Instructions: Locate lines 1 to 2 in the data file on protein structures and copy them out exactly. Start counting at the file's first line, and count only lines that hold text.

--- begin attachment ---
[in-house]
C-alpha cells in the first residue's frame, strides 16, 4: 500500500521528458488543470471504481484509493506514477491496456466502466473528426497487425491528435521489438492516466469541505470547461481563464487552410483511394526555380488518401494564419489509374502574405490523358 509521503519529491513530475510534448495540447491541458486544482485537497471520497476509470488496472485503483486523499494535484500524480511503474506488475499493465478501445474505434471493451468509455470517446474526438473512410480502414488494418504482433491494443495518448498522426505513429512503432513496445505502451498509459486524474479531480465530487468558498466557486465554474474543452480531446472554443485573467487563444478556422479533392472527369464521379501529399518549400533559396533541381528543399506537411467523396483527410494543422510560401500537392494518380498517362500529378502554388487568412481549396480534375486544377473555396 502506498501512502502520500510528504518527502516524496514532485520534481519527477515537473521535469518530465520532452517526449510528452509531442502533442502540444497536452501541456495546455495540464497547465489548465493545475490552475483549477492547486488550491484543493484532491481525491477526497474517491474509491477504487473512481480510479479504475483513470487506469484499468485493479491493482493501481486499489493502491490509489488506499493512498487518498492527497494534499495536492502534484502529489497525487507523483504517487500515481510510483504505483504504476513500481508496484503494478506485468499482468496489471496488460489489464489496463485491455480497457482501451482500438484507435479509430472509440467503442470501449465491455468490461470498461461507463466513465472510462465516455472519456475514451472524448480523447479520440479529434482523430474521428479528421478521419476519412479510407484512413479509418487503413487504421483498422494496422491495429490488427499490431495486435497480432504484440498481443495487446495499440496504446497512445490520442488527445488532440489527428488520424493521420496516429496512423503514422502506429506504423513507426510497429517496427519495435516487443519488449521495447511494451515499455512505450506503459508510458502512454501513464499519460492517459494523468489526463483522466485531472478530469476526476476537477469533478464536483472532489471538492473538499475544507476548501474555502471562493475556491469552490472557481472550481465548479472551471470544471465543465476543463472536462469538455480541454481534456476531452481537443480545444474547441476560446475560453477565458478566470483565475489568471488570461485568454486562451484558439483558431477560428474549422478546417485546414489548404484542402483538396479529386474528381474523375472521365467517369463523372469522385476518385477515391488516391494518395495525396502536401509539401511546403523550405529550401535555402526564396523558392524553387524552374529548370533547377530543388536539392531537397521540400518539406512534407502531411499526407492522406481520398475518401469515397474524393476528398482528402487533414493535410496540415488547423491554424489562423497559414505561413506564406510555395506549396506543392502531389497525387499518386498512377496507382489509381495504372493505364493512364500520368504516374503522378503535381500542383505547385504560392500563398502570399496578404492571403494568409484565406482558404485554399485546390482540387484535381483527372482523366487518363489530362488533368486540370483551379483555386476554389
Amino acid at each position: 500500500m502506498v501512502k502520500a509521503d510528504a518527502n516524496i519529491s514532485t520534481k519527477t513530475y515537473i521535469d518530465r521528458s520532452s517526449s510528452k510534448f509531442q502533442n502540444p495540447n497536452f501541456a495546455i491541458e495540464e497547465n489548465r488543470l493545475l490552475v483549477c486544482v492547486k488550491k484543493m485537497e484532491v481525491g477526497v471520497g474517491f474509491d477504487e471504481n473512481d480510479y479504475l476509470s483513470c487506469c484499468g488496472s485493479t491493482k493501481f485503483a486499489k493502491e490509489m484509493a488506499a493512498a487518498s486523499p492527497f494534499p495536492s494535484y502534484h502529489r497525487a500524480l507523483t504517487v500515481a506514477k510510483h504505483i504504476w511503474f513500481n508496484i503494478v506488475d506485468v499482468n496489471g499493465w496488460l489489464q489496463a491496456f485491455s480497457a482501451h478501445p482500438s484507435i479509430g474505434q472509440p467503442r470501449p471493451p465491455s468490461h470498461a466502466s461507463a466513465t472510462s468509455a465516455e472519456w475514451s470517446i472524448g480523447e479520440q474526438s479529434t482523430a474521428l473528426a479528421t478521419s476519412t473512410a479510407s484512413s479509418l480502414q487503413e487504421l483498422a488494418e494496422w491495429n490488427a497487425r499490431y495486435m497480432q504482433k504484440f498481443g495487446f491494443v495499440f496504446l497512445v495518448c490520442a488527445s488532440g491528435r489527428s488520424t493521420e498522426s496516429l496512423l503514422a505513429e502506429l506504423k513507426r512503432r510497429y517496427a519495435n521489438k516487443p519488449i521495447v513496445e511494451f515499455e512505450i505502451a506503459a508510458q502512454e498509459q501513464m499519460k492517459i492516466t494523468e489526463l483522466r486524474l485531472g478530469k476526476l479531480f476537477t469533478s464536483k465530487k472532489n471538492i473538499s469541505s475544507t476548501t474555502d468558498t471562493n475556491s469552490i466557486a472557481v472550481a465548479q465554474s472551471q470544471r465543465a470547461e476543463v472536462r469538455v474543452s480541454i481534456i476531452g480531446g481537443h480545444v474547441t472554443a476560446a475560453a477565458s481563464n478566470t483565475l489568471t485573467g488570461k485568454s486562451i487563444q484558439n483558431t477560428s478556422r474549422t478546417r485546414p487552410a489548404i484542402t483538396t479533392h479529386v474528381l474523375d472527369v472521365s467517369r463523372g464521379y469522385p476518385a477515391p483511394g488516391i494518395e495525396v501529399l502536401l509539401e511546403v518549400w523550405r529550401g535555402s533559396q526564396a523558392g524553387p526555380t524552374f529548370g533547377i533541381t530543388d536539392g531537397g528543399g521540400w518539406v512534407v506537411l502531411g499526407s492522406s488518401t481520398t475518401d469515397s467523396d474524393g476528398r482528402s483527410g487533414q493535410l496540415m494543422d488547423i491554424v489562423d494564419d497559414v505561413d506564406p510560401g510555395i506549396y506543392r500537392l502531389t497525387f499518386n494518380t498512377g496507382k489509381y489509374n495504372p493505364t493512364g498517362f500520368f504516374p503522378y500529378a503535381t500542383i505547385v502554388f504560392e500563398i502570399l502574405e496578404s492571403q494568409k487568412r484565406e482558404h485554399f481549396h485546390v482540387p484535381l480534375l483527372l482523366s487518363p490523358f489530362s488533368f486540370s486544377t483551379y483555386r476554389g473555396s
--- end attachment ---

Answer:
[in-house]
C-alpha cells in the first residue's frame, strides 16, 4: 500500500521528458488543470471504481484509493506514477491496456466502466473528426497487425491528435521489438492516466469541505470547461481563464487552410483511394526555380488518401494564419489509374502574405490523358 509521503519529491513530475510534448495540447491541458486544482485537497471520497476509470488496472485503483486523499494535484500524480511503474506488475499493465478501445474505434471493451468509455470517446474526438473512410480502414488494418504482433491494443495518448498522426505513429512503432513496445505502451498509459486524474479531480465530487468558498466557486465554474474543452480531446472554443485573467487563444478556422479533392472527369464521379501529399518549400533559396533541381528543399506537411467523396483527410494543422510560401500537392494518380498517362500529378502554388487568412481549396480534375486544377473555396 502506498501512502502520500510528504518527502516524496514532485520534481519527477515537473521535469518530465520532452517526449510528452509531442502533442502540444497536452501541456495546455495540464497547465489548465493545475490552475483549477492547486488550491484543493484532491481525491477526497474517491474509491477504487473512481480510479479504475483513470487506469484499468485493479491493482493501481486499489493502491490509489488506499493512498487518498492527497494534499495536492502534484502529489497525487507523483504517487500515481510510483504505483504504476513500481508496484503494478506485468499482468496489471496488460489489464489496463485491455480497457482501451482500438484507435479509430472509440467503442470501449465491455468490461470498461461507463466513465472510462465516455472519456475514451472524448480523447479520440479529434482523430474521428479528421478521419476519412479510407484512413479509418487503413487504421483498422494496422491495429490488427499490431495486435497480432504484440498481443495487446495499440496504446497512445490520442488527445488532440489527428488520424493521420496516429496512423503514422502506429506504423513507426510497429517496427519495435516487443519488449521495447511494451515499455512505450506503459508510458502512454501513464499519460492517459494523468489526463483522466485531472478530469476526476476537477469533478464536483472532489471538492473538499475544507476548501474555502471562493475556491469552490472557481472550481465548479472551471470544471465543465476543463472536462469538455480541454481534456476531452481537443480545444474547441476560446475560453477565458478566470483565475489568471488570461485568454486562451484558439483558431477560428474549422478546417485546414489548404484542402483538396479529386474528381474523375472521365467517369463523372469522385476518385477515391488516391494518395495525396502536401509539401511546403523550405529550401535555402526564396523558392524553387524552374529548370533547377530543388536539392531537397521540400518539406512534407502531411499526407492522406481520398475518401469515397474524393476528398482528402487533414493535410496540415488547423491554424489562423497559414505561413506564406510555395506549396506543392502531389497525387499518386498512377496507382489509381495504372493505364493512364500520368504516374503522378503535381500542383505547385504560392500563398502570399496578404492571403494568409484565406482558404485554399485546390482540387484535381483527372482523366487518363489530362488533368486540370483551379483555386476554389